09 April 2007
Forbidden planet: Who makes Planet Ark washing powder?
In consumer marketing, green is the new black. It’s no secret that all manner of business and brands not previously known for their "earth-friendliness" are adding a splash of green here and there, and mostly to good effect.
Planet Ark, a green brand that first came to consumer attention more than a decade ago by promoting recycling initiatives, has come a long way from those humble beginnings. Planet Ark is now an impressive consumer brand with high levels of recognition, approval and trust. From a commercial perspective, this means the organisation is ideally placed to capitalise on the current surge of consumer interest in all things green, water-saving and climate-friendly. While early moves in this direction saw Planet Ark as merely an endorser of products like Safe brand toilet paper and Aware laundry powder, the Planet Ark brand has recently assumed centre stage as a consumer product brand in its own right.
My household recently ditched an established national brand in favour of Planet Ark washing powder, and we are pleased with its performance so far. The rather simple and stark orange and blue box is awash with all kinds of information about the product, its ingredients and its environmental and health credentials. Strangely, though, amidst all the detail about cellulose colloids and plant oil surfactants, there’s no indication of where the product is made, or by whom.
Oh, sure, there’s an address – Planet Ark Environmental Products Pty Ltd, based in the Blue Mountains town of Wentworth Falls – but the Planet Ark website lists only eight staff in the Wentworth Falls office. There’s no mention anywhere of the kind of manufacturing and packaging operations required to produce mass-market quantities of a consumer product, nor whether these operations are undertaken in Australia or elsewhere. Neither is there any reference in the Planet Ark organisational structure to supply chain management – the process of sourcing all these non-petrochemical ingredients – nor a logistics and distribution network large enough to supply national supermarket chains.
The extensive FAQs section of the Planet Ark laundry powder website also sheds no light on the issue of who makes it. The nearest it comes is a question that asks Are the products Australian Made & Owned?, to which the answer is Yes they are. Some of the raw materials are not made in Australia so they must be sourced from overseas.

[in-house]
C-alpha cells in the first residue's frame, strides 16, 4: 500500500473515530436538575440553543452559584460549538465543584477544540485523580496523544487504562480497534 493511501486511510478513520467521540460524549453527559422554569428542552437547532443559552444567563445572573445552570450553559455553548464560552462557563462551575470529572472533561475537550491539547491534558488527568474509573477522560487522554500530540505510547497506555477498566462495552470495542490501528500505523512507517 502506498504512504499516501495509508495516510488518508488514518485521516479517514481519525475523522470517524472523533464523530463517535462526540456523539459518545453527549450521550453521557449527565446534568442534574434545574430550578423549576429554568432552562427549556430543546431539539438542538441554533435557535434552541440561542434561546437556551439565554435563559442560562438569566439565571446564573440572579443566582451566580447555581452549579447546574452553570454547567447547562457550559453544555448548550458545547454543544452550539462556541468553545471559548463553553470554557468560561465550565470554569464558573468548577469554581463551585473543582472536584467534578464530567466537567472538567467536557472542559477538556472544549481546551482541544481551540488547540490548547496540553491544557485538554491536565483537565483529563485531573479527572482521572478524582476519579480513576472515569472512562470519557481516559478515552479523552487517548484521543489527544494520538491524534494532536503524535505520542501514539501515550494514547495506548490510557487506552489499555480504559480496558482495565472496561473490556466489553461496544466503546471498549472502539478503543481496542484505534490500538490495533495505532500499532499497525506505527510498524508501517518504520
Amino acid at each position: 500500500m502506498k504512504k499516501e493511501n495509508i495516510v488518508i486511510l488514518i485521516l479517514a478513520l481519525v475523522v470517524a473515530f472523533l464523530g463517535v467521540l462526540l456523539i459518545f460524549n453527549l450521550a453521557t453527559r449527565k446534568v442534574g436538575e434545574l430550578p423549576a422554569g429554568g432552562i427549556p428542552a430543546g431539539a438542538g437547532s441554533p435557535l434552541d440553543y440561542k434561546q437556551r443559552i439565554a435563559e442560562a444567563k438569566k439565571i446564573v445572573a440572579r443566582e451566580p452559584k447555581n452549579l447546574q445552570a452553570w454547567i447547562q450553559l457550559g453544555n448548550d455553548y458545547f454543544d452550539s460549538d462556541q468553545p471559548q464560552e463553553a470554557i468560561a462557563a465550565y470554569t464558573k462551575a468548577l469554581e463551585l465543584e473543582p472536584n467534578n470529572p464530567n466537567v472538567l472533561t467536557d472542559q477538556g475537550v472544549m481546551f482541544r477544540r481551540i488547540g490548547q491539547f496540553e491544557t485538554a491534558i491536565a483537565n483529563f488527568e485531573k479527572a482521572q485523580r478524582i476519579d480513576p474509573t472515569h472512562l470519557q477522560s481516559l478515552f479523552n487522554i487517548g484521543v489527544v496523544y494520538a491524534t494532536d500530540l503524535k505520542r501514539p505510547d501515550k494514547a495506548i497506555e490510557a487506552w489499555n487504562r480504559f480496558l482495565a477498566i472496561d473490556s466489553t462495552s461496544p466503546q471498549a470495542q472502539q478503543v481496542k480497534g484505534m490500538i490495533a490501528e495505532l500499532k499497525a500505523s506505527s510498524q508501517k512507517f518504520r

It’s hard to understand why Planet Ark seems so coy about identifying its commercial partners in what looks to be a good product with commendable credentials, especially as it has proclaimed itself "pro-business" from the outset and been transparent about its other business relationships.
Let’s face it, consumers are sufficiently attuned to the business of brand extension to realise that Planet Ark must be contracting other organisations to manufacture, package and distribute its consumer products. Planet Ark "green" shopping bags, for example, are manufactured in China, and the organisation seems quite open about this. We don’t actually believe – or expect – that Planet Ark founders and front people like Jon Dee, Pat Cash and Rebecca Gilling are out in a back room somewhere with their sleeves rolled up, mixing up batches of detergent in plastic rubbish bins.
And surely no consumer would think the less of Planet Ark for contracting another organisation to make and distribute laundry detergent and other consumer products under its brand name, so long as the ingredients and processes are specified and controlled by Planet Ark and are in keeping with its values and not-for-profit status.
Do consumers really care who makes products, how and where? Traditionally, and for so-called "low involvement" categories, the answer was mainly "no". But recent trends in fast-moving consumer goods marketing have turned that around, especially among some significant customer segments. We are now encouraged – indeed, trained – to look for information and read the fine print: Is it made in Australia? Is it dolphin-friendly? Is it low GI and organic? Does it contain CFCs, artificial sweeteners, colours and flavours? Does it contain gluten or traces of nuts?
Ironically, it’s the very fact that Planet Ark provides so much product detail on its washing powder pack that makes the absence of manufacturing information stand out so starkly for me. But am I just overly suspicious and is the lack of disclosure merely an oversight? Or – behind the hundreds of words on biodegradability, zeolite minerals and being free of phosphates – is there something about the washing powder that Planet Ark would rather we didn’t know?